It's good to travel nevertheless.. To some, a trip to Paris is a dream, but I understand it can become boring when traveling again and again to the same place

  • http://funny-about-money.com/ Funny about Money

    LOL! And here I thought these amenities were remembered only by us survivors of the Pleistocene.

    Now lemme tellya what I miss from when I was a young hatchling:

    When you flew across the Atlantic from Shannon to New York (if you had started in the Middle East you got to Shannon via Beirut, Cairo, Istanbul, Rome, and various waypoints, a 24-hour flight from first take-off to destination), the Connie that bore you across the ocean had — I hope you're ready for this — actual fold-out beds, so that the plane was transformed into a kind of sleeper car, with privacy curtains around each bunk. I can remember waking at dawn somewhere over the middle of the Atlantic to see the sun just creeping over the horizon.

    When the plane was put back together for the daytime, seats were wide enough for a small person to actually curl up in and read or sleep. There was plenty of leg-room, even for a six-foot man. Seats were ranged two on each side of the plane, so you didn't feel like you were riding a cattle car.

    Passengers dressed well to travel — it was considered low-class to show up in your dungarees. Conversely, airline staff were polite, cheerful, and helpful — they never treated customers like they belonged in a cattle car.

    Food on the planes was nothing fancy, because they didn't have such things as microwaves. You got a kind of boxed picnic. But as I recall, it was pretty tasty. For the times, that is. We Americans had little concept of food in those days.

    Ah, but the food and the wine and the elegant hotels in Rome and Paris were enough to lift the scales from our gastronomic eyes… Beirut was a magnificent city, not a war zone. Truly it was beautiful, the people and the food and the life a delight. The countryside in Lebanon was lovely and peaceful, if you can imagine. Bahrein had yet to turn itself into a stand-up comedy routine on the theme of obscene conspicuous consumption.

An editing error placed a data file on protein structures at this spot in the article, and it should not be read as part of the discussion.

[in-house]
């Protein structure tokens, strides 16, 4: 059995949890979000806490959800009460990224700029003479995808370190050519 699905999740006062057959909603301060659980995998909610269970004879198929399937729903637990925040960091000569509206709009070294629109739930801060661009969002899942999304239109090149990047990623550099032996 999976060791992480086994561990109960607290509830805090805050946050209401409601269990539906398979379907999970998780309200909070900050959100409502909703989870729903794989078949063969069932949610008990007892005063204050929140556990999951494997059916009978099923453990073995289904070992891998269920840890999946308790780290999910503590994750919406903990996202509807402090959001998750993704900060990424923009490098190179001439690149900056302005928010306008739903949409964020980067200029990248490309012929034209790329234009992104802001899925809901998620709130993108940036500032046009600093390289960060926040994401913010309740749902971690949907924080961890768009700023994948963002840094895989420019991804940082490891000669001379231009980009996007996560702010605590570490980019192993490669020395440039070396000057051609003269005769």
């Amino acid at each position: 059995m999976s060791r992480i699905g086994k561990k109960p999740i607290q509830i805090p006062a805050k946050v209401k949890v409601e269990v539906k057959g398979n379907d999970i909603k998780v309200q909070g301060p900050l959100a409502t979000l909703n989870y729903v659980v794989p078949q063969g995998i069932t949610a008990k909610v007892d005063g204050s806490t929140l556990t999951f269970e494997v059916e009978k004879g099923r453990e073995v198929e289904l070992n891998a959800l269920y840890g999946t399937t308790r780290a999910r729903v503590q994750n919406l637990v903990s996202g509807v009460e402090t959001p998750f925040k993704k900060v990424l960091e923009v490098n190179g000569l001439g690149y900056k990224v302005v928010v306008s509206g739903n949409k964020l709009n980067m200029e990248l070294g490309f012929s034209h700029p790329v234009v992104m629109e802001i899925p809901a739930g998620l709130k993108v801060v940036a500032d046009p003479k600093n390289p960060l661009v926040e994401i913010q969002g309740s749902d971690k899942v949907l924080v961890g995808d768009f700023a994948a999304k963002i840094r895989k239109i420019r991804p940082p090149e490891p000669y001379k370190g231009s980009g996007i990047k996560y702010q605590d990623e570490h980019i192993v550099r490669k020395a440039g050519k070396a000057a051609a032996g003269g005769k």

Americans were roundly hated in the Middle East and other parts of the world even then, though, so I wouldn't feel too bad about a little hostility today. We worked hard to earn it. ;-)

  • Jim

    Wow…you could not have summed up my experience any better. I followed a link from another blog out of curiosity and I could have written your entry.

    I did extensive international business travel in the 90's (including quite a bit of time in Russia and Ukraine). I used to worry that people would think I was a snob because I bought all my coats and ties in Europe…but I spent more time there than at home.

    The one thing about it that wasn't at all rosy is that I can honestly say that I was in a constant state of jet lag for several years since I routinely traveled 9+ timezones at a time and was seldom on one continent for more than a week or two. It is hard on the body and I don't think I could do it now that I'm in my 40's.

  • Erik

    Very interesting post. I got into the business world in 2004 and traveled a couple of times on the company dollar before the recession hit big time and pretty much shut down business travel. Like you noted, why pay big $$$ to fly people somewhere when you can just host a video-conference? I got the $25 meal allotment and was pretty impressed at the time, but the world you describe seems far more…grand? Excessive? Interesting? Exciting? Insanely expensive? Maybe all of those rolled into one.

    I’ve moved on from that job to another one, but I recall some of my former co-workers who’d been around in the 80’s reminisce about the holiday drink cart that used to come around at Thanksgiving, Christmas, and New Years. Every worker could have 2 drinks—on the clock—and no one thought a thing of it. Fast forward to 2004 and the company policy was no alcohol allowed in the building, and if you went out for lunch on your own dime you were permitted to buy yourself ONE drink.

    Work seems like it’s lost a lot of the fun perks that used to make work seem less like work.

  • Lisa

    Wasn't just business class; there was actually a time when you were treated like a human being in coach class instead of being regarded as a pesky, ill-dressed bovine, when you were liberally fed and tended to, instead of having to whine and ululate for exotic libations such as water or coffee. Two cases in point – in September 1974 I flew American Airlines from Phoenix to NY; when meal time rolled around I was presented with a printed menu with that day's meal options, and got to make my choice from several appetizers, entrees and desserts. In the summer of 1977, on a Lufthansa flight from Frankfurt to Paris, I was fed pretty much nonstop from the time the plane hit cruising altitude to the moment we began circling Charles de Gaulle, and not one of the items was pre-packaged or mummified with preservatives. I'd pay a premium to experience that again in coach!